While we in craven silence gazed
Like dummies, only scratched our pates.

Oh treacherous, accursed breed
When will you pass? When will we greet
Our own George Washington at last
With the new law of righteousness?
Oh, there’s no doubt that day we’ll see!

T. Shevchenko

On September 11, 2001, instead of bright glimpses of the autumn sun, a curtain of concrete and steel fell on you from the sky. A bright, rainless day turned into impenetrable darkness, and the long-standing idyll of the American fortress ended up in the smoke of collapsed skyscrapers. Your sky turned black, and it wasn't a flash of lightning that did it. The visible space above the earth darkened from the planes attacking America from the air.

Thousands of innocent people who were still drinking coffee at 8:45 a.m. went to work or school going to the store froze a minute later: the many years of building peace collapsed.

After 60 years, Pearl Harbor 2 has knocked on your door again, and today it is coming at us with daily and powerful blows. For Ukrainians, September 11 has been going on for almost a year, and a flock of rashist crows never stops attacking us from the air, hitting us from the sea and land. An imperial monster rises from the ashes, and memories of terrible events become a ghostly reality.

Think back and imagine your little girl Christine, two-year-old Christine Lee Hegson – the youngest victim of the 9/11 terrorist attacks, who, unfortunately, was with her parents on board the killer plane on that fateful day. What would she be like today? On that bloody day, her family had a completely ordinary dream: they wanted to visit Disneyland and bring into Christine’s life a real children's fairy tale.

Ukrainian Iryna, the mother of little Liza, also wished her child fairy tales. She wanted to teach her daughter to read independently. On July 14, 2022, on the way to the speech therapist, the child was physically killed by a rashist missile, and the mother died mentally along with her.

Historically, we are separated from you by geography and time, but not a fate that repeats itself. And the current war of the Ukrainian people and the state of Ukraine for freedom and independence has many parallels with you. Even the American Revolutionary War directly parallels our struggle because you, like us, were not recognized and denied. You persevered, did not submit, and won. And we want the same!

Ukraine is a state in the heart of Europe that aspires to be independent, sovereign, democratic, and European. But for this, above all, the country needs to ensure a peaceful future. As noted by Zbigniew Brzezinski, an independent Ukraine is a vital pillar of security on the European continent, which plays a key role in the context of Russia's ability to threaten Europe, as it did during the Cold War. The war in Ukraine concerns not only Ukraine. The full-scale Russian invasion of Ukraine destroyed the more than fifty-year-old system of international standards that regulated international relations in Europe for many years. In addition, the USA and Ukraine are strategic partners and parties to the Budapest Memorandum of 1994, under which the latter renounced strategic nuclear weapons in exchange for international security guarantees.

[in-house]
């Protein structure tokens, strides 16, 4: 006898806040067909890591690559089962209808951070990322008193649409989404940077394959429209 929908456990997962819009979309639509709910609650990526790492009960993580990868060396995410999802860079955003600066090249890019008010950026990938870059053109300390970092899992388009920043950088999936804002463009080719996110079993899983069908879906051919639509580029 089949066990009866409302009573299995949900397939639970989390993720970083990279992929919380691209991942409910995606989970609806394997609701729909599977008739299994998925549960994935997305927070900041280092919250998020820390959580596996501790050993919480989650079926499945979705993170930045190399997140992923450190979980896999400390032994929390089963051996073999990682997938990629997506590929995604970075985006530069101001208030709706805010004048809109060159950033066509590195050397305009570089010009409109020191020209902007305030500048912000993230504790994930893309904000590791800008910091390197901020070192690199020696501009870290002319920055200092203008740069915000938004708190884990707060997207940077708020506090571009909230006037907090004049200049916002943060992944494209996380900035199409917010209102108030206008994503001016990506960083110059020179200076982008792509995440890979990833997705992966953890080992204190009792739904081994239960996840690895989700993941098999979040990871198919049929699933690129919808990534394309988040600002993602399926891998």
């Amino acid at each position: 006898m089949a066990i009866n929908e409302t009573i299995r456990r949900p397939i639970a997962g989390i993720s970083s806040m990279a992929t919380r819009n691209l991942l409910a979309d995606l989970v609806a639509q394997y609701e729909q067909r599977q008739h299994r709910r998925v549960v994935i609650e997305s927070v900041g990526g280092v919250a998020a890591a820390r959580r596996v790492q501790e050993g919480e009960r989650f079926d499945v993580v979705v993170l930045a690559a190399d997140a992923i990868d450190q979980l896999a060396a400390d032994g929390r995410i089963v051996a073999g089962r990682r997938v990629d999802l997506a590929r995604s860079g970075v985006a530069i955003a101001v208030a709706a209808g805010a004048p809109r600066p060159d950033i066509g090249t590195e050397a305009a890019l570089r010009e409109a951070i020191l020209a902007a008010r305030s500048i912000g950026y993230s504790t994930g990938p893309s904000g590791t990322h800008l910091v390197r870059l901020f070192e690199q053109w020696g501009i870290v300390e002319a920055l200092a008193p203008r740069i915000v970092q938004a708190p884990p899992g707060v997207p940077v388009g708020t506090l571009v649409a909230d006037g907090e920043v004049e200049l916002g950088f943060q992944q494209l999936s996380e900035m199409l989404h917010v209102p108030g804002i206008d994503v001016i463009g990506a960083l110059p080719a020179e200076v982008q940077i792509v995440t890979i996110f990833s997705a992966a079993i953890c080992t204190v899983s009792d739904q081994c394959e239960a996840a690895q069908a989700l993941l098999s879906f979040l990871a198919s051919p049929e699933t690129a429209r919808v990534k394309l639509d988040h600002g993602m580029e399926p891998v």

Why should you help Ukraine? For Ukrainian children to be able to go to school and learn freely, without fear of the shrill sounds of sirens, explosions, and rocket attacks. For Ukrainian students to be engaged in scientific research and professional improvement, and not in the study of maps of bomb shelters. For the Ukrainian military to use their knowledge for international exercises and training and not for combat operations with the enemy, which put their lives at risk every minute. So that Ukrainian doctors did not have to save the lives of children and adults who were pulled out from under the rubble of a house hit by a Russian missile. Ukrainians deserve a chance for a decent future and a peaceful life.

Support for Ukraine and political and economic sanctions are ways the West can signal to Moscow that its flagrant terrorist activities will have decisive consequences. The more the West helps Ukraine regain and restore the territory it needs for economic and military stability now, the less Ukraine and Ukrainians will need Western help in the future. Aid to Ukraine today is an investment and an insurance policy, not a handout.

As John Herbst and Jennifer Cafarella noted, “the extraordinary Russian offensive served as a necessary wake-up call for the United States and the West to prepare for the ugly needs of this new era of great power rivalry. Ukraine's heroic resistance to Russia's invasion gave the West an invaluable opportunity to correct these mistakes."

No absolute evil, no terrorist should pose a threat to humanity in today's world when calls to support democracy and protect human rights are louder than ever on all international platforms. Today, it is most important to put these calls into practice and turn slogans into actions. Isn't that what the whole civilized world is fighting for after the Second World War? Wasn't that the purpose of the United Nations when it was created?

It hurts me that thousands of innocent people will not celebrate our victory. It hurts me that the life of every Ukrainian has been divided into before and after. But for us to have this after, we need support and help.